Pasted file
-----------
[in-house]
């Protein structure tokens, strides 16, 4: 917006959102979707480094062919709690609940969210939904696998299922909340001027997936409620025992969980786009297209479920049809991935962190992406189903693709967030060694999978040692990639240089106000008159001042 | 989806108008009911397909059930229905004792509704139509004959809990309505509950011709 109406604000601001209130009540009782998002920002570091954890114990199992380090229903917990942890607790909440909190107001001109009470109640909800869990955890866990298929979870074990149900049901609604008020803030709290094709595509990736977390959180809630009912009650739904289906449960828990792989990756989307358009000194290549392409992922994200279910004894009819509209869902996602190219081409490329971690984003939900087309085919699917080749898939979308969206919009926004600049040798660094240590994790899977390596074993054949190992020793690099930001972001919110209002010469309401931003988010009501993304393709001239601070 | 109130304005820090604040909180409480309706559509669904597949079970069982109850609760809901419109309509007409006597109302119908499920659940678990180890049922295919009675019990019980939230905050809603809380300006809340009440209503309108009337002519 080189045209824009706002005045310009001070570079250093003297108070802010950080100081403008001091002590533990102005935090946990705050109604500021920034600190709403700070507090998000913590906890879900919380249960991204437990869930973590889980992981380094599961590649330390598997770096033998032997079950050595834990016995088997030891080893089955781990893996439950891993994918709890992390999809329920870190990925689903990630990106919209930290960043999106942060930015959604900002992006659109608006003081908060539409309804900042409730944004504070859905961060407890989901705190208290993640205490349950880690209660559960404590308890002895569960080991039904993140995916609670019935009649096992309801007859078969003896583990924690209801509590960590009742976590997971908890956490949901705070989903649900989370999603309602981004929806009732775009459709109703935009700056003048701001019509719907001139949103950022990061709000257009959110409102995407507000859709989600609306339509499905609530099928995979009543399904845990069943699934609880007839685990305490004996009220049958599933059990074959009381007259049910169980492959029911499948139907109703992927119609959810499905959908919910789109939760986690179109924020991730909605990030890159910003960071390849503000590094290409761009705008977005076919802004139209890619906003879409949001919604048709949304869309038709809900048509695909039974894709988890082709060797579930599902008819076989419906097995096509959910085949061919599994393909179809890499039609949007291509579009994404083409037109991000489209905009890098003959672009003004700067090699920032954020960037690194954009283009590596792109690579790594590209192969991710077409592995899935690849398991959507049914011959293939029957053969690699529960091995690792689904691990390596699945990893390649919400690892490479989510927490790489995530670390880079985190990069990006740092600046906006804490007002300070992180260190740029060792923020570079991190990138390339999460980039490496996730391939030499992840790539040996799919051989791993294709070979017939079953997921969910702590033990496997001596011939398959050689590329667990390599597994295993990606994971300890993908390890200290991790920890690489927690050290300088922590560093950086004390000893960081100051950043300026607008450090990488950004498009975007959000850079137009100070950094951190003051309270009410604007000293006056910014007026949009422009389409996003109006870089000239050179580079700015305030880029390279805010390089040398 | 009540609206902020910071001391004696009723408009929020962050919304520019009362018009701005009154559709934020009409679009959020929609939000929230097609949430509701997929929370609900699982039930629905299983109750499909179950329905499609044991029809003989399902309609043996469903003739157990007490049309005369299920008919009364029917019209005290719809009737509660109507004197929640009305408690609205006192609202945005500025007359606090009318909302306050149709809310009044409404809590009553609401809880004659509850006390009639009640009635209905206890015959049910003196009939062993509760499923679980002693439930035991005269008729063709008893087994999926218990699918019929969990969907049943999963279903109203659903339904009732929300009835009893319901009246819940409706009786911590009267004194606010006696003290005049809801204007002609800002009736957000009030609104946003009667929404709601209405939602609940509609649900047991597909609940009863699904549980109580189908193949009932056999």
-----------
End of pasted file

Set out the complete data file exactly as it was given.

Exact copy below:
[in-house]
């Protein structure tokens, strides 16, 4: 917006959102979707480094062919709690609940969210939904696998299922909340001027997936409620025992969980786009297209479920049809991935962190992406189903693709967030060694999978040692990639240089106000008159001042 | 989806108008009911397909059930229905004792509704139509004959809990309505509950011709 109406604000601001209130009540009782998002920002570091954890114990199992380090229903917990942890607790909440909190107001001109009470109640909800869990955890866990298929979870074990149900049901609604008020803030709290094709595509990736977390959180809630009912009650739904289906449960828990792989990756989307358009000194290549392409992922994200279910004894009819509209869902996602190219081409490329971690984003939900087309085919699917080749898939979308969206919009926004600049040798660094240590994790899977390596074993054949190992020793690099930001972001919110209002010469309401931003988010009501993304393709001239601070 | 109130304005820090604040909180409480309706559509669904597949079970069982109850609760809901419109309509007409006597109302119908499920659940678990180890049922295919009675019990019980939230905050809603809380300006809340009440209503309108009337002519 080189045209824009706002005045310009001070570079250093003297108070802010950080100081403008001091002590533990102005935090946990705050109604500021920034600190709403700070507090998000913590906890879900919380249960991204437990869930973590889980992981380094599961590649330390598997770096033998032997079950050595834990016995088997030891080893089955781990893996439950891993994918709890992390999809329920870190990925689903990630990106919209930290960043999106942060930015959604900002992006659109608006003081908060539409309804900042409730944004504070859905961060407890989901705190208290993640205490349950880690209660559960404590308890002895569960080991039904993140995916609670019935009649096992309801007859078969003896583990924690209801509590960590009742976590997971908890956490949901705070989903649900989370999603309602981004929806009732775009459709109703935009700056003048701001019509719907001139949103950022990061709000257009959110409102995407507000859709989600609306339509499905609530099928995979009543399904845990069943699934609880007839685990305490004996009220049958599933059990074959009381007259049910169980492959029911499948139907109703992927119609959810499905959908919910789109939760986690179109924020991730909605990030890159910003960071390849503000590094290409761009705008977005076919802004139209890619906003879409949001919604048709949304869309038709809900048509695909039974894709988890082709060797579930599902008819076989419906097995096509959910085949061919599994393909179809890499039609949007291509579009994404083409037109991000489209905009890098003959672009003004700067090699920032954020960037690194954009283009590596792109690579790594590209192969991710077409592995899935690849398991959507049914011959293939029957053969690699529960091995690792689904691990390596699945990893390649919400690892490479989510927490790489995530670390880079985190990069990006740092600046906006804490007002300070992180260190740029060792923020570079991190990138390339999460980039490496996730391939030499992840790539040996799919051989791993294709070979017939079953997921969910702590033990496997001596011939398959050689590329667990390599597994295993990606994971300890993908390890200290991790920890690489927690050290300088922590560093950086004390000893960081100051950043300026607008450090990488950004498009975007959000850079137009100070950094951190003051309270009410604007000293006056910014007026949009422009389409996003109006870089000239050179580079700015305030880029390279805010390089040398 | 009540609206902020910071001391004696009723408009929020962050919304520019009362018009701005009154559709934020009409679009959020929609939000929230097609949430509701997929929370609900699982039930629905299983109750499909179950329905499609044991029809003989399902309609043996469903003739157990007490049309005369299920008919009364029917019209005290719809009737509660109507004197929640009305408690609205006192609202945005500025007359606090009318909302306050149709809310009044409404809590009553609401809880004659509850006390009639009640009635209905206890015959049910003196009939062993509760499923679980002693439930035991005269008729063709008893087994999926218990699918019929969990969907049943999963279903109203659903339904009732929300009835009893319901009246819940409706009786911590009267004194606010006696003290005049809801204007002609800002009736957000009030609104946003009667929404709601209405939602609940509609649900047991597909609940009863699904549980109580189908193949009932056999």